If you're using Visual Basic,open CodedUITest1.vb. Then, in the CodedUITestMethod1() test method code, right-click on the call to the assert method Me.UIMap.AssertMethod1() and choose Go To Definition. UIMap.Designer.vb opens in the code editor, and you can view the added code for the assert method and the controls.


    Do not modify the UIMap.designer.cs or UIMap.Designer.vb files directly. If you do, your changes will be overwritten when the test is generated.

    The assert method looks like this:

    public void AssertMethod1()
        #region Variable Declarations
        XamlEdit uITextBoxEdit = this.UIUWPAppWindow.UITextBoxEdit;
        // Verify that the 'Text' property of 'textBox' text box equals 'button'
        Assert.AreEqual(this.AssertMethod1ExpectedValues.UITextBoxEditText, uITextBoxEdit.Text, "Textbox value is unexpected.");
    Public Sub AssertMethod1()
        Dim uITextBoxEdit As XamlEdit = Me.UIApp2Window.UITextBoxEdit
        'Verify that the 'Text' property of 'textBox' text box equals 'button'
        Assert.AreEqual(Me.AssertMethod1ExpectedValues.UITextBoxEditText, uITextBoxEdit.Text, "Textbox value is unexpected.")
    End Sub
  12. Next, we need to obtain the AutomationId of the UWP app that we want to test. Open the Windows Start menu to see the tile for the app. Then, drag the cross-hair tool Target icon from the Coded UI Test Builder dialog to the tile for your app. When a blue box surrounds the tile, release your mouse.

    Cross-hair tool

    The Add Assertions dialog box opens and displays the AutomationId for your app. Right-click AutomationId and choose Copy Value to Clipboard.

    AutomationID in Add Assertion dialog

  13. Add code to the test method to launch the UWP app. In Solution Explorer, open CodedUITest1.cs or CodedUITest1.vb. Above the call to AssertMethod1, add code to launch the UWP app:

    XamlWindow myAppWindow = XamlWindow.Launch("af5ecd75-f252-45a1-9e7e-c6f1d8f054ff_0q1pp7qrjexbp!App");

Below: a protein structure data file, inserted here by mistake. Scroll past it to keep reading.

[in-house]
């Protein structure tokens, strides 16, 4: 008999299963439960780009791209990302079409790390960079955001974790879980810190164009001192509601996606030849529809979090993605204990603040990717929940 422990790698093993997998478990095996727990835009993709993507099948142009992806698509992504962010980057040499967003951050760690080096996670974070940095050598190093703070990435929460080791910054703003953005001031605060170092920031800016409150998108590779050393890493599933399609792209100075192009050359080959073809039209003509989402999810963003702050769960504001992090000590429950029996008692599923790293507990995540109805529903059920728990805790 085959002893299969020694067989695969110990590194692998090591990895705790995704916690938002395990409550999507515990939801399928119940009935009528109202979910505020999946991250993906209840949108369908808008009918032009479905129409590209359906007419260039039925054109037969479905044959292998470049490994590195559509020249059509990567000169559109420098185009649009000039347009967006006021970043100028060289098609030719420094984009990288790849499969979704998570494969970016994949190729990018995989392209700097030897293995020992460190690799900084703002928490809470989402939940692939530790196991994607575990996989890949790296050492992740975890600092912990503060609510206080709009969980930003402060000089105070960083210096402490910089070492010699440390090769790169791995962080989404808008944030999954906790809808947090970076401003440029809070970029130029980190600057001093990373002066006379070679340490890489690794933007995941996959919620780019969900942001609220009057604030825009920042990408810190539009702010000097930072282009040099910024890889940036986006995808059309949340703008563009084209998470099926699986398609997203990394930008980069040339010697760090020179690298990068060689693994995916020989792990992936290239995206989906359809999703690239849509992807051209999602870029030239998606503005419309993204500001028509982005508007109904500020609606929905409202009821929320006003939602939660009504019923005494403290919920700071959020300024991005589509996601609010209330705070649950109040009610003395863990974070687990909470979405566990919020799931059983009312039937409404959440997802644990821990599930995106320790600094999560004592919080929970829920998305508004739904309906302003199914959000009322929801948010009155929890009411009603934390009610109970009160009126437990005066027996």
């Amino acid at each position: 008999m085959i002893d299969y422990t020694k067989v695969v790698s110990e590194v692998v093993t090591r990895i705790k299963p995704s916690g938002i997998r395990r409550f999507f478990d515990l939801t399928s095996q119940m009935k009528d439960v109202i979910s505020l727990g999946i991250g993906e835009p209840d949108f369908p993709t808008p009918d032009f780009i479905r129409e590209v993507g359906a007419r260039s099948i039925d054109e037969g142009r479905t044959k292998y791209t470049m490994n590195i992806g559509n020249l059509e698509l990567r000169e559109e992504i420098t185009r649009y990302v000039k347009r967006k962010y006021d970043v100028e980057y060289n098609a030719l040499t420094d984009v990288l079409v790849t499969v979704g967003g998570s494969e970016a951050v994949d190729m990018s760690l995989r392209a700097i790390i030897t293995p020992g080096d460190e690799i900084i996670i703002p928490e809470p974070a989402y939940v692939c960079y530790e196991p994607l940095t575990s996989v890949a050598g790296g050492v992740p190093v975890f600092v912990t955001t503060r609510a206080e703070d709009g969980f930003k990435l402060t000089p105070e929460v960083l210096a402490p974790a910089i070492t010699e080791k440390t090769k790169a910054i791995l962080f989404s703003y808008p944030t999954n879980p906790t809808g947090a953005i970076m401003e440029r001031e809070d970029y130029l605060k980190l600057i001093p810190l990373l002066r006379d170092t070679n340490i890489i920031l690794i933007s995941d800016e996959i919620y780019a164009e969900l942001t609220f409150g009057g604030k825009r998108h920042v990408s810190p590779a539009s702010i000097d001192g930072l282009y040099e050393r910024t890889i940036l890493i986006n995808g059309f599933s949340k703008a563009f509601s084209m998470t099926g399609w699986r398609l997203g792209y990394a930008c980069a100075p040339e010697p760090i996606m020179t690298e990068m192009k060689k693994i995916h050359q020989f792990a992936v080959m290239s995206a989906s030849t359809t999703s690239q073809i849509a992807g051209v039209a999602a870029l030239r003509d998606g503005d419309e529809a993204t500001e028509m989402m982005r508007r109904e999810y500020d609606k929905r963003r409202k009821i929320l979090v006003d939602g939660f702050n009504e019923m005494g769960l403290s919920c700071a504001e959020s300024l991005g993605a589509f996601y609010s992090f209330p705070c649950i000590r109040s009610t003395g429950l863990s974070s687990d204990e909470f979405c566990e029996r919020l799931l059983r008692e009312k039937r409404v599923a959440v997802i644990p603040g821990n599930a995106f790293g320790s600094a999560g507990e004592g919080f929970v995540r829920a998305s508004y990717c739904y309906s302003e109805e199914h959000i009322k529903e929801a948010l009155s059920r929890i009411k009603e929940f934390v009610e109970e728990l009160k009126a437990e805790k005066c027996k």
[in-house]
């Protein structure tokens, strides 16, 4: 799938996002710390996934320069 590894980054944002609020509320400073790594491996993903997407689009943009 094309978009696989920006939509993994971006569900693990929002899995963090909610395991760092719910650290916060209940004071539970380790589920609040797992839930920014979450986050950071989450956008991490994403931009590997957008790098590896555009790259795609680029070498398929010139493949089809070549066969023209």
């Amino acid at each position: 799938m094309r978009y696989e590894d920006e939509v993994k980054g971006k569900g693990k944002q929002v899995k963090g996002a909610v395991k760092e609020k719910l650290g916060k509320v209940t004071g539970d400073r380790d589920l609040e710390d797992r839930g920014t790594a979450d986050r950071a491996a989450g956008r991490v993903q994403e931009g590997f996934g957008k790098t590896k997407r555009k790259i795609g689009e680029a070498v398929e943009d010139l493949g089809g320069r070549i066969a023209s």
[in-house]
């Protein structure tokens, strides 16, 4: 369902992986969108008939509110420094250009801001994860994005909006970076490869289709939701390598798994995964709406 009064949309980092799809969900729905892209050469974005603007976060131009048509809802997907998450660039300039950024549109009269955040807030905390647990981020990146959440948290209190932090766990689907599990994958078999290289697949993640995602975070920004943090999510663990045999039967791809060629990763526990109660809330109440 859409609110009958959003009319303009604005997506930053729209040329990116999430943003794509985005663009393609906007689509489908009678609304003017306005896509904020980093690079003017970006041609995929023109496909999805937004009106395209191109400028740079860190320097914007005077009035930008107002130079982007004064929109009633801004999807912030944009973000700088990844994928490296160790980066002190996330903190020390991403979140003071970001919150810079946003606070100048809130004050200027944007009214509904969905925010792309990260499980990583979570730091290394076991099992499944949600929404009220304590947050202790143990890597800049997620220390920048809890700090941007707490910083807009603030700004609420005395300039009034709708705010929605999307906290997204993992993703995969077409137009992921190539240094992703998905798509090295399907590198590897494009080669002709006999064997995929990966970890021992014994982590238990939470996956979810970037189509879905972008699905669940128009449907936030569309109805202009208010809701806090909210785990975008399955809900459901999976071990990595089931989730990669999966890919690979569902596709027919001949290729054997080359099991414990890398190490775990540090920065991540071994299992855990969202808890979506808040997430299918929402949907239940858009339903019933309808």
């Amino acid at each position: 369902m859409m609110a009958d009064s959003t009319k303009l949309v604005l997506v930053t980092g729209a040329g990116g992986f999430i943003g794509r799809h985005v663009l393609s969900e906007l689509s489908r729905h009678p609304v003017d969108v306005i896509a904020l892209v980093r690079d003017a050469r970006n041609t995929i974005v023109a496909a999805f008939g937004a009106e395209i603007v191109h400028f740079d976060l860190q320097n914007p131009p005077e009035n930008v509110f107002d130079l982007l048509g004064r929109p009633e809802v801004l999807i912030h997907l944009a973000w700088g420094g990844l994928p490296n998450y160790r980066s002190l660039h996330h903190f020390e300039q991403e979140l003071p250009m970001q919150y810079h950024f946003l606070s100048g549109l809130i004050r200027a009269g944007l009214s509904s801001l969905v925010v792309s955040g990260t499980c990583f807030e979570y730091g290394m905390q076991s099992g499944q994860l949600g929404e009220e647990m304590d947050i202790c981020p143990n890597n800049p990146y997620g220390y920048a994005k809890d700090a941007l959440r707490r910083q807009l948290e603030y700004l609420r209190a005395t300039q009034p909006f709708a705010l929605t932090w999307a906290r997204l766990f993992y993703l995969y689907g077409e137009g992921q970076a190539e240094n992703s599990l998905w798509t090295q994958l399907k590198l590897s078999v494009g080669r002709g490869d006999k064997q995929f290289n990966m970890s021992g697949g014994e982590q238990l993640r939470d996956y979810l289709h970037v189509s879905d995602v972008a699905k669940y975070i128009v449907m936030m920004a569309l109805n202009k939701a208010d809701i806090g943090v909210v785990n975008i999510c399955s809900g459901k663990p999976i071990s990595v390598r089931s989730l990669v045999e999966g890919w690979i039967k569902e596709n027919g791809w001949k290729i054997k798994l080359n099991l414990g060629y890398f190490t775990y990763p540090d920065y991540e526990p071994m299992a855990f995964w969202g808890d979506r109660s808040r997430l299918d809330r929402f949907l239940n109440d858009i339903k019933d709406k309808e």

Replace the automation ID in the example code with the value you copied to the clipboard in the previous step.


    Trim the beginning of the automation ID to remove characters such as P~. If you don't trim these characters, the test throws a Microsoft.VisualStudio.TestTools.UITest.Extension.PlaybackFailureException when it tries to launch the app.

  14. Next, add code to the test method to click the button. On the line after XamlWindow.Launch, add a gesture to tap the button control:


    After adding the code, the complete CodedUITestMethod1 test method should appear as follows:

    public void CodedUITestMethod1()
        // To generate code for this test, select "Generate Code for Coded UI Test" from the shortcut menu and select one of the menu items.
    Public Class CodedUITest1
        Public Sub CodedUITestMethod1()
            ' Launch the app.
            '// Tap the button.
        End Sub
  15. Build the test project, and then open Test Explorer by selecting Test > Windows > Test Explorer.

  16. Select Run All to run the test.

    The app opens, the button is tapped, and the textbox's Text property is populated. The assert method validates the textbox's Text property.

    After the test completes, Test Explorer displays that the test passed.

    Passed test displays in Test Explorer

Q & A

Q: Why don't I see the option to record my coded UI test in the Generate Code for a Coded UI Test dialog?

A: The option to record is not supported for UWP apps.

Q: Can I create a coded UI test for my UWP apps based on WinJS?

A: No, only XAML-based apps are supported.

Q: Why can't I modify the code in the UIMap.Designer file?

A: Any code changes you make in the UIMapDesigner.cs file are overwritten every time you generate code using the Coded UI Test Builder. If you have to modify a recorded method, copy it to the UIMap.cs file and rename it. The UIMap.cs file can be used to override methods and properties in the UIMapDesigner.cs file. Remove the reference to the original method in the CodedUITest.cs file and replace it with the renamed method name.

See also